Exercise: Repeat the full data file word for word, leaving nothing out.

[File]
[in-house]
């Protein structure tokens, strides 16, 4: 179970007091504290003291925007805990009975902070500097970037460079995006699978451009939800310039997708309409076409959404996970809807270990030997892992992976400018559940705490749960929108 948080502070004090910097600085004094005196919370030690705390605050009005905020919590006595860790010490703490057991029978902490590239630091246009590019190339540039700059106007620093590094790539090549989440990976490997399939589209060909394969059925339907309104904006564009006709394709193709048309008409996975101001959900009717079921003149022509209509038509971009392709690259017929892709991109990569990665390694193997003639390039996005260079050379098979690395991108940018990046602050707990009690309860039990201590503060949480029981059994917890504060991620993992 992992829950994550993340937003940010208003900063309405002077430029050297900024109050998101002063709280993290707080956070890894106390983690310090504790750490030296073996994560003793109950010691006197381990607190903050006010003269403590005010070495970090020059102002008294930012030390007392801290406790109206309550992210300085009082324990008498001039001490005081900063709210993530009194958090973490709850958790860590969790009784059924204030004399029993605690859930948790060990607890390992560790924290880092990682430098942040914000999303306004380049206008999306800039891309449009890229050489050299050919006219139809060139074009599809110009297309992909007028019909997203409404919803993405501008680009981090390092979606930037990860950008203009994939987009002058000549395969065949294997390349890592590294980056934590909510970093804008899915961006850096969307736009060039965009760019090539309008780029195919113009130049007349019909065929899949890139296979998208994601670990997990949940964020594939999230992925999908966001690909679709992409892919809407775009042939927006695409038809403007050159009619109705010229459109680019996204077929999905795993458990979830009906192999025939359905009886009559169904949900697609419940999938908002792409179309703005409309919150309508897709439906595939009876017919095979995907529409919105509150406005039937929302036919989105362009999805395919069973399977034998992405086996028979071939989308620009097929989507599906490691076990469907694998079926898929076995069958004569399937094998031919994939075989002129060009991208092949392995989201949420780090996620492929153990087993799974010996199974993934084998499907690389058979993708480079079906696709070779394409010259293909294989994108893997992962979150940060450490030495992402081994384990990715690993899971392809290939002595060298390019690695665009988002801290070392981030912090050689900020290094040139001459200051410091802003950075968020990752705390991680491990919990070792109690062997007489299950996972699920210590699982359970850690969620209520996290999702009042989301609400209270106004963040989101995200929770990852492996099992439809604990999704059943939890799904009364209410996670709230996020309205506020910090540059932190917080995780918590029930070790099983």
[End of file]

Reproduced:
[in-house]
């Protein structure tokens, strides 16, 4: 179970007091504290003291925007805990009975902070500097970037460079995006699978451009939800310039997708309409076409959404996970809807270990030997892992992976400018559940705490749960929108 948080502070004090910097600085004094005196919370030690705390605050009005905020919590006595860790010490703490057991029978902490590239630091246009590019190339540039700059106007620093590094790539090549989440990976490997399939589209060909394969059925339907309104904006564009006709394709193709048309008409996975101001959900009717079921003149022509209509038509971009392709690259017929892709991109990569990665390694193997003639390039996005260079050379098979690395991108940018990046602050707990009690309860039990201590503060949480029981059994917890504060991620993992 992992829950994550993340937003940010208003900063309405002077430029050297900024109050998101002063709280993290707080956070890894106390983690310090504790750490030296073996994560003793109950010691006197381990607190903050006010003269403590005010070495970090020059102002008294930012030390007392801290406790109206309550992210300085009082324990008498001039001490005081900063709210993530009194958090973490709850958790860590969790009784059924204030004399029993605690859930948790060990607890390992560790924290880092990682430098942040914000999303306004380049206008999306800039891309449009890229050489050299050919006219139809060139074009599809110009297309992909007028019909997203409404919803993405501008680009981090390092979606930037990860950008203009994939987009002058000549395969065949294997390349890592590294980056934590909510970093804008899915961006850096969307736009060039965009760019090539309008780029195919113009130049007349019909065929899949890139296979998208994601670990997990949940964020594939999230992925999908966001690909679709992409892919809407775009042939927006695409038809403007050159009619109705010229459109680019996204077929999905795993458990979830009906192999025939359905009886009559169904949900697609419940999938908002792409179309703005409309919150309508897709439906595939009876017919095979995907529409919105509150406005039937929302036919989105362009999805395919069973399977034998992405086996028979071939989308620009097929989507599906490691076990469907694998079926898929076995069958004569399937094998031919994939075989002129060009991208092949392995989201949420780090996620492929153990087993799974010996199974993934084998499907690389058979993708480079079906696709070779394409010259293909294989994108893997992962979150940060450490030495992402081994384990990715690993899971392809290939002595060298390019690695665009988002801290070392981030912090050689900020290094040139001459200051410091802003950075968020990752705390991680491990919990070792109690062997007489299950996972699920210590699982359970850690969620209520996290999702009042989301609400209270106004963040989101995200929770990852492996099992439809604990999704059943939890799904009364209410996670709230996020309205506020910090540059932190917080995780918590029930070790099983």